Gobble, gobble Busy time begins at local farm

November 18, 2000

Gobble, gobble Busy time begins at local farm

By ANDREW SCHOTZ / Staff Writer

WILLIAMSPORT - Raising turkeys is a risky business and "a dirty operation," said Harold Williams, who sells and processes about 600 hens and toms each year on his farm.

On Wednesday, last-minute Thanksgiving meal planners will crowd his shop on Clear Spring Road.

"There will be a line of people out the door," Williams said.

Plenty of turkeys will be for sale, piled high on tables, divided by weight.

"We'll have this room cleaned up," he said.

"And the blood off his face," joked his wife, Louise.

The Williamses run one of seven turkey farms in Maryland, according to the state's Department of Agriculture. Those seven, plus three in Delaware, grew more than 604,000 turkeys, weighing a combined 15.1 million pounds, the Department of Agriculture said.

The Williamses' main source of income is the 40 cows they milk. The dairy operation takes up most of their 160 acres.


The turkeys, which they let roam in a pasture, are a side business. Harold Williams starts raising his turkeys each July. His deadline is Christmas.

"You just don't know if you're going to get these birds sold," he said. "You have to stick your neck out a bit and buy a few more each year."

Customers' preferences are even less predictable.

"I cannot know what size the public wants. It will be 20 pounds one year, 15 the next," he said. "It's too late when they're on the scale."

On Saturday, Williams walked a visitor through the processing procedure. One machine boils the birds in 140-degree water to loosen the feathers. Another uses rubber "fingers" to scrub the feathers away.

As Williams and his son worked the machines, Louise Williams and one of her daughters finished the job manually. They plucked the few remaining feathers and washed the birds.

Each turkey is put in a tub of ice water and cooled to 40 degrees so it will be ready for a freezer.

On Saturday, people brought in their own turkeys for the Williamses to process. The Williamses reserve the last few days before Thanksgiving for processing the turkeys they themselves raise.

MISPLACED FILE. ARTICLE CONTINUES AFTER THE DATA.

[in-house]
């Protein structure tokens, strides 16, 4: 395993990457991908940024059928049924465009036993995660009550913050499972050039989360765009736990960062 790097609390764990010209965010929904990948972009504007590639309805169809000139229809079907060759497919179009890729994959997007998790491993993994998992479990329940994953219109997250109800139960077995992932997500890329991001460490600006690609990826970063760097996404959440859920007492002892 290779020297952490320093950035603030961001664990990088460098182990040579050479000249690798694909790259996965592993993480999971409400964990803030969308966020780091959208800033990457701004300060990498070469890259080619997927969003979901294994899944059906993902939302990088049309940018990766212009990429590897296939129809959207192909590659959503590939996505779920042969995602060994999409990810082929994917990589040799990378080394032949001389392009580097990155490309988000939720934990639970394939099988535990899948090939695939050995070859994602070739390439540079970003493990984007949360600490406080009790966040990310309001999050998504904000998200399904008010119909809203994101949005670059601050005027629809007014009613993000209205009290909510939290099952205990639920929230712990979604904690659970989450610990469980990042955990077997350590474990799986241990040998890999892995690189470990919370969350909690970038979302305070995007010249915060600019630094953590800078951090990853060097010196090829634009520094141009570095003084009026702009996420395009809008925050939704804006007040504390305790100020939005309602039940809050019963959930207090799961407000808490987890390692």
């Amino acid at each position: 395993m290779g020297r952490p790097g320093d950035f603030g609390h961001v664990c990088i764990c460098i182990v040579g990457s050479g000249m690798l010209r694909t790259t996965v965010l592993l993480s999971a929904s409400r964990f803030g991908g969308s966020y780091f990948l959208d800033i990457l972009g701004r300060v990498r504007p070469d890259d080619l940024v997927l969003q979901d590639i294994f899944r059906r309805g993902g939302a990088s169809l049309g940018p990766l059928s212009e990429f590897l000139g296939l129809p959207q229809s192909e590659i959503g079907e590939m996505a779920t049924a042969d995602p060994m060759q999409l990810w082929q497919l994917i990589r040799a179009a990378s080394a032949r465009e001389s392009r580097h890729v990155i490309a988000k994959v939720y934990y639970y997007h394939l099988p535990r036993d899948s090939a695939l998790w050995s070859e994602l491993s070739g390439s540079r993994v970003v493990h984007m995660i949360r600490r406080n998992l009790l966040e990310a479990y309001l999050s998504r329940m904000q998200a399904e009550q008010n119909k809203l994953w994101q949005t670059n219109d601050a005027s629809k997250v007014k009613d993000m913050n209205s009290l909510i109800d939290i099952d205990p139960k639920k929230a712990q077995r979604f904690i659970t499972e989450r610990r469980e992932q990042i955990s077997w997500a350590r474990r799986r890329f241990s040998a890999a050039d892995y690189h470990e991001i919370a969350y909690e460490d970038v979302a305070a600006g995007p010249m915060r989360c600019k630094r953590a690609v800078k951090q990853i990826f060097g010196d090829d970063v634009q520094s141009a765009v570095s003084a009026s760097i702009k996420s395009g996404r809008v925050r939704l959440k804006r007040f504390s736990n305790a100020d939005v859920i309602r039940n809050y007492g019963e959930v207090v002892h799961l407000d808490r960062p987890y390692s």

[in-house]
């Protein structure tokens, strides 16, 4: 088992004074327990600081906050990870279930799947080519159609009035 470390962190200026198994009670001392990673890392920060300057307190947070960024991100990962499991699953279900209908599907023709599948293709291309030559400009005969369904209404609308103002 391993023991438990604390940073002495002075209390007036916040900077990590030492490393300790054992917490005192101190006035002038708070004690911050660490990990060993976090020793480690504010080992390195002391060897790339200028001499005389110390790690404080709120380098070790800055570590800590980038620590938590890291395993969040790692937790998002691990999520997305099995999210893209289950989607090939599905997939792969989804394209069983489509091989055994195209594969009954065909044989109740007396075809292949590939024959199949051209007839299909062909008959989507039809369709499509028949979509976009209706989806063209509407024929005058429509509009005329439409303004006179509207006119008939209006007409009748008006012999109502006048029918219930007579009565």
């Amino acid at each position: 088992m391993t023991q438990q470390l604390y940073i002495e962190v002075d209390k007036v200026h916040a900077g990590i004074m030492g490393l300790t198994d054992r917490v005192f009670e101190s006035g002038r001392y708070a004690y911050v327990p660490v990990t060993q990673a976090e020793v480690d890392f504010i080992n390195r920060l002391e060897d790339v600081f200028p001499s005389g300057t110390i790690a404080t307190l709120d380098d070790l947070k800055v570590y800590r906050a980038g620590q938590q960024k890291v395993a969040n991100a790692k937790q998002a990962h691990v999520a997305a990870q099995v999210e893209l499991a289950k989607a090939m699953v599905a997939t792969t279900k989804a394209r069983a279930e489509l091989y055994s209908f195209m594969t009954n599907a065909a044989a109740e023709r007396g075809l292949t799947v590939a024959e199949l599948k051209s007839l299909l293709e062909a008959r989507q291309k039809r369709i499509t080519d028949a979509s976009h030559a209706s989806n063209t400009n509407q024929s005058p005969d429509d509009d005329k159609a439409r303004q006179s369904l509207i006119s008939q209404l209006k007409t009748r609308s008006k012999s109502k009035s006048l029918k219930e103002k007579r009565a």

Alice Lafferty, of Fairplay, brought in two turkeys that belong to her husband, Dennis "Meeker" Lafferty. The larger one weighed 45 pounds.

"We had one last year that was 63 pounds," she said.

The turkey was so big and heavy, it had trouble breathing, so she had it processed.

She cut the mammoth bird in half to cook it, but even the halves wouldn't fit in the oven.

Lafferty's 45-pounder was a tom. Her other turkey Saturday was a 25-pound hen.

Harold Williams said he raises more hens than toms because people think hens have broader breasts and make better meals. Neither is true, he said, but he won't battle his customers on those points.

Williams, who also raises and processes chickens, has had his farm for 13 years. He picked up the turkey business about eight years ago when Earl Miller, of Cearfoss, decided to retire after 37 years.

Harold and Louise Williams work side by side with their two sons year-round.

When the turkey season arrives, the Williamses' three married daughters and their husbands pitch in. Each daughter and son-in-law has a dairy farm - one in Greencastle, Pa., the other two in Leitersburg.

"They have to milk the cows a little early and come home a little late," Harold Williams said.

This year, the public seems to want turkeys 12 to 14 pounds or 18 to 20 pounds, Louise Williams said.

And people appreciate having "super fresh" turkeys, for which they're paying $1.39 a pound, around three times the supermarket price.

"One lady said she wished she never tasted fresh turkey," because she wouldn't go back to store-bought, Louise Williams said.

The family will take Thanksgiving off, first going to church, then gathering for a meal. After that, it's back to work, as Christmas looms.

"Friday's no holiday," Harold Williams said.

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